Differentiating Value only exists in the prospect’s world – not yours. It is what the prospect is buying and that is typically not how you get paid. One of our clients is a materials science company that manufactures polymer pipe for the plumbing industry. Their engineered products allow homeowners to operate all water consumption devices (dishwasher, clothes washer, lawn sprinkler, etc.) concurrently and still have family and guests able to use all the showers in the house. Prospects are buying a convenience life style but the payment transaction is based on linear feet of pipe purchased. This is Differentiating Value.

5 Brutal Leadership Comments

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Whatever you do, avoid these statements.

After decades of working with companies to improve their revenue performance, we have heard a litany of comments from leadership teams that will cause any engaged employee (or outside resource) to urgently start the quest for another opportunity.

The 5 most atrocious are:

1. The only job the sales department has is to keep manufacturing running at 90+% capacity.
2. Customers would be “stupid” not to buy this.
3. Forecasting should only happen after sales writes the order.
4. Sales needs to find smarter customers.
5. If we have to downsize, sales will be the first to go.

If you encounter one of these…Good Luck!
Regarding your next opportunity – contact us and we will connect you with one of our CRO RoundTable member companies.

Revenue-savvy leadership is never a commodity.

The Sales Funnel is Dead!

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The new age of digital disruption is re-engineering the world of sales.

Many companies today are doing “OK” selling more to long established customers where they have inside traction but their new-logo business is best described as underperforming (aka nonexistent). The tough question Chief Revenue Officers address in planning sessions is: Why can we sell to our current base but we can’t grow new base? The real answer is – the game has changed and new rules apply.

Consider the new B2B prospect profile:

►74% of B2B buyers conduct MORE THAN HALF their research on-line before talking to a salesperson (Forrester)

►90% of B2B buyers say they NEVER RESPOND to cold outreach (HBR)

►75% of B2B buyers NOW USE SOCIAL MEDIA to research vendors (IDC)

►74% of buyers choose the sales rep that was FIRST to add value and insight (Corporate Visions)

Now apply this profile to your business. Obviously the first obsolete concept is the dinosaur sales funnel and all associated sales/marketing programs that reference it as a productivity metric. The new revenue models are based on digital merry-go-rounds. Prospects can get on and off anytime (welcome to the 24×7 revenue day) and will leave no tracks indicating they were ever there if your digital platforms lack effective engagement offers and Contact Us is not an effective offer.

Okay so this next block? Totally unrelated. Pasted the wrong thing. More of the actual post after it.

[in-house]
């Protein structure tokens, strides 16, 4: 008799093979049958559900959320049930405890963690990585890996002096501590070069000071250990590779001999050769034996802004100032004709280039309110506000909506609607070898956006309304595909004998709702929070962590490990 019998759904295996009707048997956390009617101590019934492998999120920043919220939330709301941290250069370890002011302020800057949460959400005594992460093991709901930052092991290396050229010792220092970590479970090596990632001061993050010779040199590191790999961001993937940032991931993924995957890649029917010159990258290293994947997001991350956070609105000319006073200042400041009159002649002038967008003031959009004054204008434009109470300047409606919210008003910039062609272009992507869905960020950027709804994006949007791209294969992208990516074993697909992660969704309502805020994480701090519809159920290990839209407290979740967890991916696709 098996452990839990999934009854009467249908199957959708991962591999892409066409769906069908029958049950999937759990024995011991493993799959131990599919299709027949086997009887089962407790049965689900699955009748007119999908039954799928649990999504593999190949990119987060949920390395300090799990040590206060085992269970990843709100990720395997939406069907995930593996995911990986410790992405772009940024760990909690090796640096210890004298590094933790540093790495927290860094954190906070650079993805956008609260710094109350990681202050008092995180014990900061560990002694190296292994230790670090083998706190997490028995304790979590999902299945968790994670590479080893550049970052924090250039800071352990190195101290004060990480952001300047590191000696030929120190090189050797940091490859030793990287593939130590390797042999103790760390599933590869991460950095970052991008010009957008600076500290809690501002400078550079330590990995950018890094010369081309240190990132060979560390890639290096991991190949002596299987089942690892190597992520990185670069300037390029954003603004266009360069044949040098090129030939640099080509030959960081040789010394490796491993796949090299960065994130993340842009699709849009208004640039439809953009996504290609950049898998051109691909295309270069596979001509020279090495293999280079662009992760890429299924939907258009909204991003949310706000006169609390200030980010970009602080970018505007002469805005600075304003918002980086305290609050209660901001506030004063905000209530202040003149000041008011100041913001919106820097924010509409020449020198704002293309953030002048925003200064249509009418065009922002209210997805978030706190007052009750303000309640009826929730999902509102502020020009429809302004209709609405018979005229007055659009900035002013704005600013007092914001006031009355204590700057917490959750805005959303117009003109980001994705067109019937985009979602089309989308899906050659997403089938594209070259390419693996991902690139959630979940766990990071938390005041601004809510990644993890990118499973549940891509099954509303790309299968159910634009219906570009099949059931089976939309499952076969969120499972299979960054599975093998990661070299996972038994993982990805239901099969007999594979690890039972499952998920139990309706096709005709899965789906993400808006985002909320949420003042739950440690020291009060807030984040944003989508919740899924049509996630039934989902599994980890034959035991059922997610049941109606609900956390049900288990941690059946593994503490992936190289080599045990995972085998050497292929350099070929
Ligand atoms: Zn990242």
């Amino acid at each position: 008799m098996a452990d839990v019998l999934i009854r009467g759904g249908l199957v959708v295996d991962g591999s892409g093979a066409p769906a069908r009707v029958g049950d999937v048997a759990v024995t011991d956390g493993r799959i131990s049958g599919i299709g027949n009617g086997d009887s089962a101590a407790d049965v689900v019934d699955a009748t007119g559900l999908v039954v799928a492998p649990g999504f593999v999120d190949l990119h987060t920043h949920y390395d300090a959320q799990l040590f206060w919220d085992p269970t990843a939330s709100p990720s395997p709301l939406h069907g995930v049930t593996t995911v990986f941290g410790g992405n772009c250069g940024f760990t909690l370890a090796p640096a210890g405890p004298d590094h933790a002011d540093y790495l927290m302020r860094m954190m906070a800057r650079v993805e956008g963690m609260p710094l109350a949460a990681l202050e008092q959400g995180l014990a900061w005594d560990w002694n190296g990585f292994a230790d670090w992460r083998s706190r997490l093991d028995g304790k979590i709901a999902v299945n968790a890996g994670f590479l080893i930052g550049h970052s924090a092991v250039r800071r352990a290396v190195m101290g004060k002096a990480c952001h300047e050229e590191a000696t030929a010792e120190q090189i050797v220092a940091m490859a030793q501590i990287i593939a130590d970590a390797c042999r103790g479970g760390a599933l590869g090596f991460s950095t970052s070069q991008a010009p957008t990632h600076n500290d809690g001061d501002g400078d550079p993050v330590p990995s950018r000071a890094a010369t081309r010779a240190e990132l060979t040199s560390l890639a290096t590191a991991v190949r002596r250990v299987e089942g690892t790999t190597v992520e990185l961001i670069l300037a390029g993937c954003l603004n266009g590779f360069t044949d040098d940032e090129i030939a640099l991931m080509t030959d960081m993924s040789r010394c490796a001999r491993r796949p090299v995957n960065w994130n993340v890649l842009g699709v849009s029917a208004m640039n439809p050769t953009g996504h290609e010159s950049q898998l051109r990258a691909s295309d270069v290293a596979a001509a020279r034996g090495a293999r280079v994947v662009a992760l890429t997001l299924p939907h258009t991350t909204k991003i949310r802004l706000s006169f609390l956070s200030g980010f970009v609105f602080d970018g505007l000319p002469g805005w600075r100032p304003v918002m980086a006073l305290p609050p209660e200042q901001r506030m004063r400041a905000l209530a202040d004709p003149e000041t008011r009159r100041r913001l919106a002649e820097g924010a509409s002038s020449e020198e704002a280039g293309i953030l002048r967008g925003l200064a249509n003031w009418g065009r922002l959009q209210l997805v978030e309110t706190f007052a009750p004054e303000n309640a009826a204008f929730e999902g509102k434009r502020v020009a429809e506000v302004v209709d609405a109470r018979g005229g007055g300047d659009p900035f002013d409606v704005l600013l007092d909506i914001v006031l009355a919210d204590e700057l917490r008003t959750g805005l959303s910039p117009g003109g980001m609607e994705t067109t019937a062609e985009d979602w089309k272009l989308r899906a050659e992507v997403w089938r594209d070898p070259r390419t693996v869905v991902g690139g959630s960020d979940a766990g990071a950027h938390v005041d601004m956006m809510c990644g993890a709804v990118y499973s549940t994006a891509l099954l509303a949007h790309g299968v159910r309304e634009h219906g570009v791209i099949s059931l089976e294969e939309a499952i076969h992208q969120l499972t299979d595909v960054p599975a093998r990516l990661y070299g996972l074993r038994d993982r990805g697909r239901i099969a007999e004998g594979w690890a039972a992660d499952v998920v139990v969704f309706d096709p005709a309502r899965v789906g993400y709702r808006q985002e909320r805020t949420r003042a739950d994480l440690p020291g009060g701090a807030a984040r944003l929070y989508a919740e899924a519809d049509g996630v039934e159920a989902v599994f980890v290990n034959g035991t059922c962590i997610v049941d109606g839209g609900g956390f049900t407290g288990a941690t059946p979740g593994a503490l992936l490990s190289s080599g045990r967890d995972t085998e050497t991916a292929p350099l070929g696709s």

At RoundTable, we work on getting the new basics right including:

  • Sales cycle & productivity tracking tools
  • Lead generation & routes (channels) to market
  • Talent profiles for inside/outside sales roles
  • Merry-go-round platforms for creating new logo opportunities

We are experiencing a time of rapid change within the sales paradigm. You, as a CRO, will have to make significant adjustments to continue to stay in a revenue-leading market position.

We can help.

Analog vs Digital - the Contrast of Operations vs. Sales


The gap between operations and sales in organizations is always obvious and can be explained by their respective measurement cultures.

In operations, improving a process from 93.4% successful performance to 93.9% can be cause for an over the top celebration. Even improving it to 93.5% confirms positive progress is being made and everyone gets knuckles for their positive efforts. If the number drops to 93.2%, everyone goes into do-over mode to drive the process % higher. The model is totally analog in terms of everyone’s focus on evolving improvements.

In sales, there are no 93.5% orders. Orders are binary outcomes meaning you win or lose (commission plan gets a 1 or 0 multiplier). Everyone with a 0 multiplier finished “second” and there are NO do-overs. This fundamental measurement (and celebration) difference requires totally different employee profiles and leadership cultures to perform successfully. What works inside never works outside – the circuitry is wrong…it is that simple.

If you would like to learn how the RoundTable can help you win in the digital world of sales, please consider attending one of our upcoming briefings.

The 5 Must-Have Components for Revenue as a System in 2018


After 6+ years of hosting monthly roundtable meetings with revenue leaders from a diversified combination of businesses, it’s clear there is a core list of components CRO’s need to have in hand at the start of the year for maximizing success and driving revenue growth.